Enough about America. What about the rest of the world?
If someone were to peruse UM’s main brochure, one of the first sentences they would encounter says, “The influx of different ethnic traditions, languages and experiences at the University of Miami gives our students the rare opportunity to gain a truly global experience.”
It is true that many international students attend UM, but is the culture felt on campus as diverse as the promotions claim? Students, whatever their heritage, seem to think that it is not.
Yes, various clubs exist for assorted cultures. They range from the African Students Union to the Yansin Qigong Club, but these clubs don’t transfer into a pervasive feel of the international atmosphere.
According to more than one international student, the school is steeped in Americana. Our focus on the September 11 attacks was primarily on the American citizens killed in the towers, and murals on campus depicted New York City. That’s all respectable and commendable, but I didn’t hear about the 170 international people who were killed.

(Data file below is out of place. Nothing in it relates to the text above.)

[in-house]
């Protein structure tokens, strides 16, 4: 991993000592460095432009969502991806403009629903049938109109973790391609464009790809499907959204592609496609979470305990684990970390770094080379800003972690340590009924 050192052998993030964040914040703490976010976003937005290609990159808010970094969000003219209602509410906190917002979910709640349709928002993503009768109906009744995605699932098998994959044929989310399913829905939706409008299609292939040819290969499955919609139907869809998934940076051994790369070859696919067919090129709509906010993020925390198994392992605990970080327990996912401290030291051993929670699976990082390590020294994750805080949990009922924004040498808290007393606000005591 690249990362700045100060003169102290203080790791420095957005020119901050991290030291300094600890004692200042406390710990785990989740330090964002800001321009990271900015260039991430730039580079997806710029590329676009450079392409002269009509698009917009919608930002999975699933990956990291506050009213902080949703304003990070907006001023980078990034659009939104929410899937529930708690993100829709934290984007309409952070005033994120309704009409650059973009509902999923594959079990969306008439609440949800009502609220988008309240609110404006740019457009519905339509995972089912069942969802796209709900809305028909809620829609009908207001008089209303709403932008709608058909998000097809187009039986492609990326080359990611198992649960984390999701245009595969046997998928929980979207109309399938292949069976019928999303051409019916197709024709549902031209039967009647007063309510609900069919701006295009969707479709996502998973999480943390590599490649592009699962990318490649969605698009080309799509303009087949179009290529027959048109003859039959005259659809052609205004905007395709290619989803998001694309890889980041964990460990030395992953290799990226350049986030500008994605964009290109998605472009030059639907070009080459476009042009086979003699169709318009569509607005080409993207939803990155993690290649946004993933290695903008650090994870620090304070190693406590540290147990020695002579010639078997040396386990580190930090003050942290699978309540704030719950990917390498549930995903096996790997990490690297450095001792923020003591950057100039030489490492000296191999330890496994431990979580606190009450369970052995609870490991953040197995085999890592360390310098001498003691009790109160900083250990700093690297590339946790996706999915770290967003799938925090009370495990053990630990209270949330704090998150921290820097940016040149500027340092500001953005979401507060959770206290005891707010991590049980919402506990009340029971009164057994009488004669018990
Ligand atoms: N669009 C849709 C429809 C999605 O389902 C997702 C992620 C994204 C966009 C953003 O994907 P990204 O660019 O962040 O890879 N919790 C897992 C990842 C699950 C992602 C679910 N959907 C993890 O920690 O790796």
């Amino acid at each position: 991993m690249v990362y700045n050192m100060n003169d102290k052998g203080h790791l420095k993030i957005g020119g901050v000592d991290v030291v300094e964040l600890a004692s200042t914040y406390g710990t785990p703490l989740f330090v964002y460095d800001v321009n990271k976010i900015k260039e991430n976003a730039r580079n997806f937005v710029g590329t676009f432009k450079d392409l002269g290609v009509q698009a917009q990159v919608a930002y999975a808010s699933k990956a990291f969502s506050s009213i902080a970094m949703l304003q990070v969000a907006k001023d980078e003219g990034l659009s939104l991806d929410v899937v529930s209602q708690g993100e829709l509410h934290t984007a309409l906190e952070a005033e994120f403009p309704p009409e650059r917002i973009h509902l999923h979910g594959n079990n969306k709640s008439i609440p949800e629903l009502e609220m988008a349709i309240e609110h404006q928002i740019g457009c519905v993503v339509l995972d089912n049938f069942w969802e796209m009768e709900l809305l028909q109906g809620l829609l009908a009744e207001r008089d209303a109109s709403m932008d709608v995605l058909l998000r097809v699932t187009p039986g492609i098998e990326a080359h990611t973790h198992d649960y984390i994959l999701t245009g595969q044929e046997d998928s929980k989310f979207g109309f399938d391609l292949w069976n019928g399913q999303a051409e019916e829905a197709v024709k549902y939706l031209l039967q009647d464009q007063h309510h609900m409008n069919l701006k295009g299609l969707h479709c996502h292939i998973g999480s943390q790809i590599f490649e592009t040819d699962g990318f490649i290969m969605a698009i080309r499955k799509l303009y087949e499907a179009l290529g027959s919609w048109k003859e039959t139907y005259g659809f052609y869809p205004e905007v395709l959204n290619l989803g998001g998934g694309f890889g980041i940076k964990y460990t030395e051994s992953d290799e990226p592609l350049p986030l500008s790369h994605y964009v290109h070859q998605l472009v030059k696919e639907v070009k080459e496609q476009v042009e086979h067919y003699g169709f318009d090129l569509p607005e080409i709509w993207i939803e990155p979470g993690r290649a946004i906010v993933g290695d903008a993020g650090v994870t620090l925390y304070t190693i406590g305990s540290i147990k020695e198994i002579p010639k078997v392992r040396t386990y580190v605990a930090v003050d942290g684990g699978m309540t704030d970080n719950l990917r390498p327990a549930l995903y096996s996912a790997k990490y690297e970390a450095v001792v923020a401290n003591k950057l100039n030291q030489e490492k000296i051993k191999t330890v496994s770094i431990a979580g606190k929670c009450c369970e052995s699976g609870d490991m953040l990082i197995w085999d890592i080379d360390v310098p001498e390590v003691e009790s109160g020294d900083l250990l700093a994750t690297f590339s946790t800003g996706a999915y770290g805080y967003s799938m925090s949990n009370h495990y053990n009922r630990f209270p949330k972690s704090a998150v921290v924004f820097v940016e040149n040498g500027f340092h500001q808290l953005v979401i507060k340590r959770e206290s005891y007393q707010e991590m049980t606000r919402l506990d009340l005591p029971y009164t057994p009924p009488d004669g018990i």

Our classes, at least on a freshman 100-level, are called things like “Mass Communication in Society.” American society. This makes sense considering we are in America, but I still feel that international students aren’t being as recognized as the University claims.
International students aren’t the only ones who agree. So how can we attempt to mollify this division? First, maybe the school could sponsor a gigantic cultural fair. It is true that this randomly occurs, but it’s usually just one club at a time.
If a huge culture fair occurred, attendance rates would be high (food could be the centerpiece) and international students could take pride in their traditions. We’ve also heard things like “Gay101” and “Race101,” so why not have a “Culture101,” where people from various origins could talk? The school may consist of students from all over the globe, but I think it would be positive to focus on them, instead of America, a little more.
Dara Solomon is a freshman majoring in print journalism.